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Making Sense of the High School Progress Reports

Tuesday, November 27, 2012 - 12:33 PM

The inclusion of a college readiness category in the latest high school progress reports prompted online discussion about whether it should be considered when grading a school’s improvement over the previous year, as well as some feisty debate about individual schools' performances.

“The purpose of high school should primarily be to produce skilled and ready workers, not just academics,” wrote jgarbuz of Queens on the website of The Brian Lehrer Show. “'College prep’ should be for a minority of HS students – those who show the desire to read, research, do higher math and science and rigorous academic work."

The listener commented on a segment about the high school progress reports that aired today on WNYC. SchoolBook’s Beth Fertig explained the results of the progress reports and took questions from listeners. The full segment can be heard above.

In addition to questions about the college readiness indicator, used for the first time in the high school reports, listeners also asked about the weight placed on standardized testing and whether grades assigned to high schools were believable.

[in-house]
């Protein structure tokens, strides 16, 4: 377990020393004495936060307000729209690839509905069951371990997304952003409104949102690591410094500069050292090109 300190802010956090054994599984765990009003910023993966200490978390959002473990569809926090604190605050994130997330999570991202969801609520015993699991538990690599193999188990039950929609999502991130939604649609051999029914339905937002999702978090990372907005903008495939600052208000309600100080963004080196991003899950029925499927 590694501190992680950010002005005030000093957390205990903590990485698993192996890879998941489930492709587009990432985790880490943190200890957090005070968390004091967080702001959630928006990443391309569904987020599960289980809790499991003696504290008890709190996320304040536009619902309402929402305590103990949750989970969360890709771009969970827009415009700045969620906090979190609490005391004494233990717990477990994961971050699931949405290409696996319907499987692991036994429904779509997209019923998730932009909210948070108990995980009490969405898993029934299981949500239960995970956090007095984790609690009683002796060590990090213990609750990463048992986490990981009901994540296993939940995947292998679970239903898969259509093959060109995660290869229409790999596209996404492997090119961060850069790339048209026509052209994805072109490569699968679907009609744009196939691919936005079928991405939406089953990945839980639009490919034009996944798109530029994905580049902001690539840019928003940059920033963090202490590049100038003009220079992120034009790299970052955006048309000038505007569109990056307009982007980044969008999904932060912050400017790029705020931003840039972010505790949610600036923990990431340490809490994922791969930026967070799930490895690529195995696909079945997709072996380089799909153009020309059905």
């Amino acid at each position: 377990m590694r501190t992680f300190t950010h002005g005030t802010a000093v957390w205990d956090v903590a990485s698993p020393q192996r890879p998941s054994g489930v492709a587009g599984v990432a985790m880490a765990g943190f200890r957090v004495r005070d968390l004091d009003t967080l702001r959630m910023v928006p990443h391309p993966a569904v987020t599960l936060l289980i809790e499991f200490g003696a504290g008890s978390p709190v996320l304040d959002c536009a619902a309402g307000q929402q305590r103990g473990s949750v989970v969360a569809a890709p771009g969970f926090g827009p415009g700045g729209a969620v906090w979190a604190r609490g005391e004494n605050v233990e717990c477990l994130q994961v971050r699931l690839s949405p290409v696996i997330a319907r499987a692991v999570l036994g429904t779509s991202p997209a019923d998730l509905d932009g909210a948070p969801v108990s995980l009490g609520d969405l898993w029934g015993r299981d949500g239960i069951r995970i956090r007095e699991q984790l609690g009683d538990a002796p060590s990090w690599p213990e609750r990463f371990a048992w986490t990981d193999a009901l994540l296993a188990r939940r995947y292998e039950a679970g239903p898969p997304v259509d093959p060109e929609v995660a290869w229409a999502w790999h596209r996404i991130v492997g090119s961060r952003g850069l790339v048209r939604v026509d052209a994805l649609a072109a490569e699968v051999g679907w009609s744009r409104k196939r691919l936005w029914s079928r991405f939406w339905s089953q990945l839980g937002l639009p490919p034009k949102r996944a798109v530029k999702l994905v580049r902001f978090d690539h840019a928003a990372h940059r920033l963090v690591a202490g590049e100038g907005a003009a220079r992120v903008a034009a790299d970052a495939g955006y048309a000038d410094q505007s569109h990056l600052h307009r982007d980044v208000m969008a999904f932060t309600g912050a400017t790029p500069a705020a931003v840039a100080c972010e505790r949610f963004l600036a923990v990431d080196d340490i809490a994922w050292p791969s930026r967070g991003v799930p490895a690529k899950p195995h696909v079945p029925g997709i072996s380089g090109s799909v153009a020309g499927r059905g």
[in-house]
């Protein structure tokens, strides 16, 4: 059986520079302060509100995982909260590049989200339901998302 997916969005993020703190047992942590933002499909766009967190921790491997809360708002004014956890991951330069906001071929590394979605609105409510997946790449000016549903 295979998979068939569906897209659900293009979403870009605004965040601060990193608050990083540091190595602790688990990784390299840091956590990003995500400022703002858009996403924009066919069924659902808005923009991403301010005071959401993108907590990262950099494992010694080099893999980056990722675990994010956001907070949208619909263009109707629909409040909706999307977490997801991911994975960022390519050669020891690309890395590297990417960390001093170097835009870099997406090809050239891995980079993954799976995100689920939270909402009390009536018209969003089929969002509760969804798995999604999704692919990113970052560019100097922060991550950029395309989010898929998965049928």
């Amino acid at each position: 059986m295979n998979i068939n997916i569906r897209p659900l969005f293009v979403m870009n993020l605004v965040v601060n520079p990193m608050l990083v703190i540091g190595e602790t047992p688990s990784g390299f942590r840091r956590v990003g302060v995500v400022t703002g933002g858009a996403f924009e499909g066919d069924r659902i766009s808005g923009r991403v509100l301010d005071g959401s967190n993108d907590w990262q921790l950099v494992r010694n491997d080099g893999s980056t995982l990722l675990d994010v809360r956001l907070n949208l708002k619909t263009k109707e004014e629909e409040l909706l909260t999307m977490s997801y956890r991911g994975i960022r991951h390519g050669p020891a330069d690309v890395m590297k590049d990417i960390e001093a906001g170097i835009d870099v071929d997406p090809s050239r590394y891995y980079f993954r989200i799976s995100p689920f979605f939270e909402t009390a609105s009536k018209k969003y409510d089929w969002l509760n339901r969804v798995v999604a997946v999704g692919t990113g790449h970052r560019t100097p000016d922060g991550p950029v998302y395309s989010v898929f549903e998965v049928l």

According to the reports released Monday for the 2011-2012 school year, some improvements were recorded over the previous year. Slightly more city high schools got A’s and B’s on their report cards this year, and fewer got failing grades. Most schools kept the same grade.
For the first time this year, the scores take into account college readiness. The Department of Education said 29 percent of students who graduated in four years were deemed college ready, meaning they scored at least a 75 on the English Regents and at least 80 on the math exams.

Here’s some other coverage about the progress reports that SchoolBook found interesting:

AOL’s local Patch website in Bed-Stuy reported on the Boys & Girls High School in that neighborhood receiving its second F in a row. The principal Bernard Gassaway defended his work, saying his plan to turn around the school needed more time. Many parents, however, posted strongly-worded comments that criticized the management of the school.

Also the New York City Charter School Center posted a blog post in which it compared the results for charter high schools to the citywide results.

And The Daily News looked at the schools that had been slated for closure last year and how they fared this year. According to the News, 10 of the schools on last year’s list improved enough to be taken off the list for possible closure this year. The D.O.E. said it is in discussions with 24 struggling secondary and high schools about ways to improve and avoid closure.

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